Secretary of State for Communities and Local Government
Gisela Stuart MP (UK)
Labour MP for Birmingham Edgbaston. Successive Labour leaders have, incomprehensibly, failed to use her talents, so I can. Has a real understanding of what meaningful devolution to local government might mean, and is an enormously successful practitioner of community-based politics herself.
Secretary of State for Health
Sir Andrew Dilnot (UK)
This is the hardest post of all to fill. Health system expertise doesn’t travel. The job needs someone who knows the NHS but is not obsessed with commissioning, a largely pointless distraction. The NHS is just too big: my secretary of state isn’t there to try and run it (technically not their job anyway) but to think about rational, structurally simple ways to divide up and decentralise. Economist Dilnot (Nuffield College, UK Statistics Authority, ex-IFS) did a great job with social care funding, and might pull it off.
Secretary of State for Environment, Food and Rural Affairs
Charles Clover (UK)
No-one seems to be able to make DEFRA function properly so let’s have a campaigner. Clover wrote The End of the Line: the influential documentary based on it made me and millions of others realise just what we were doing to our seas. It would be good to let him loose on EU fisheries ministers.
Secretary of State for International Development
Professor Sir Paul Collier (UK)
Economics professor who has spent a lifetime in development economics and has a real understanding of politics and the possible, as well as of the development process. The Bottom Billion: Why the Poorest Countries are Failing and What Can Be Done About It is a fantastic book and also a deeply practical one.
Secretary of State for Energy and Climate Change
Professor Dieter Helm (UK)
Talks more sense, more clearly, on UK energy policy than anyone else I have read. This is a job which badly needs an incumbent who knows about global energy trends, supply and demand; about the importance of prices and the length of time needed for new supplies to come online; and has no baggage where alternative energy sources are concerned. Helm fits the bill.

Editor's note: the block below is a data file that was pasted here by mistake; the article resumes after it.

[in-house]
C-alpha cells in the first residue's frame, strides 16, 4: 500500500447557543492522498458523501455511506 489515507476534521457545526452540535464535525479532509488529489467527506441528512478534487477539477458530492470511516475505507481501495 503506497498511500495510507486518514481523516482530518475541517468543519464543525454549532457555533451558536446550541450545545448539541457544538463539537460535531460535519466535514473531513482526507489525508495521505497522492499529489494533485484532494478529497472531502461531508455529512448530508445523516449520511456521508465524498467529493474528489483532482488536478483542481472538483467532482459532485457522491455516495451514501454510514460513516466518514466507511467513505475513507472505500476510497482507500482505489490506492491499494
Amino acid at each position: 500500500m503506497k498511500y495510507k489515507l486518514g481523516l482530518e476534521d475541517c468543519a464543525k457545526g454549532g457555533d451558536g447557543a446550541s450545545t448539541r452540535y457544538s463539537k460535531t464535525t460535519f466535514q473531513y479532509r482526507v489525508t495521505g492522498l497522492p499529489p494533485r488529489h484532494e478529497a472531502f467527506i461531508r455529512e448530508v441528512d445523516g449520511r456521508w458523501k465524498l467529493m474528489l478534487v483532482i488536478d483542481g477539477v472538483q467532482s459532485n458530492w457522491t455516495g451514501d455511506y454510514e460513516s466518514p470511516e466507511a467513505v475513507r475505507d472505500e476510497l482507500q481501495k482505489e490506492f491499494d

Secretary of State for Transport
The mystery genius who has been transforming London’s rail network (UK)
Over the last 6 or 7 years London’s internal commuter rail system has been completely transformed. North London’s once-dire ‘Overground’ was re-nationalised and is a triumph. You can now travel SE to NE or NW to SW easily; Crystal Palace is connected to the world, so is Hackney, and indeed from Stratford you can go anywhere. Whoever you are, please come out and do the same for the country as a whole.
Secretary of State for Culture, Media and Sport
Clive Gillinson (UK)
Cellist and superb arts administrator who was an enormously successful Managing Director of the London Symphony Orchestra, and is now Executive and Artistic Director of New York’s Carnegie Hall. He understands both the subsidised and the unsubsidised arts world, and is highly committed to music and arts education.
Which post would you abolish and why?
Secretary of State for Business, Innovation and Skils
This Department has and had no rationale other than to feed the ego of ‘big beast’ Peter Mandelson, for whom it was created. It then survived because the current government wasn’t into governmental reorganisation, and also, probably, because it offered a billet that would buy off Vince Cable. It is a weird and dysfunctional mish-mash of bits and pieces that would be better off distributed elsewhere.
Your new Secretary of State, their title and responsibilities
Secretary of State for Housing
Michael Bloomberg (USA)
In normal times this wouldn’t be a separate Cabinet level post, but these aren’t normal. Britain, and especially the southeast, has a housing crisis that is worsening by the week. Maybe we shouldn’t have encouraged rapid population growth, but we did: and both the beds-in-sheds now colonising London’s ‘middle ring’ of boroughs, and the housing costs faced by young adults, are a national disgrace. We need a major government-led programme under someone who is able to face down the massed troops of the National Trust, the Council for the Preservation of Rural England and the ensconced middle classes watching their nest-eggs grow.
So why Bloomberg? Because of a huge achievement of his years as Mayor of New York that hasn’t been much remarked on here in Britain. Over a nine-year period, the Bloomberg administration consistently and determinedly worked away at reforming New York City’s often crazy zoning patterns and regulations – a combination of boring slog and repeated acrimony, and a major element in the city’s recent successes. The wonderful new park along the Brooklyn shoreline, replacing decaying and derelict yards and warehouses, is just the most obvious outcome. Bloomberg must be bored, isn’t running for President, won’t be over-awed by the shires, and would be my dream, number one Housing supremo.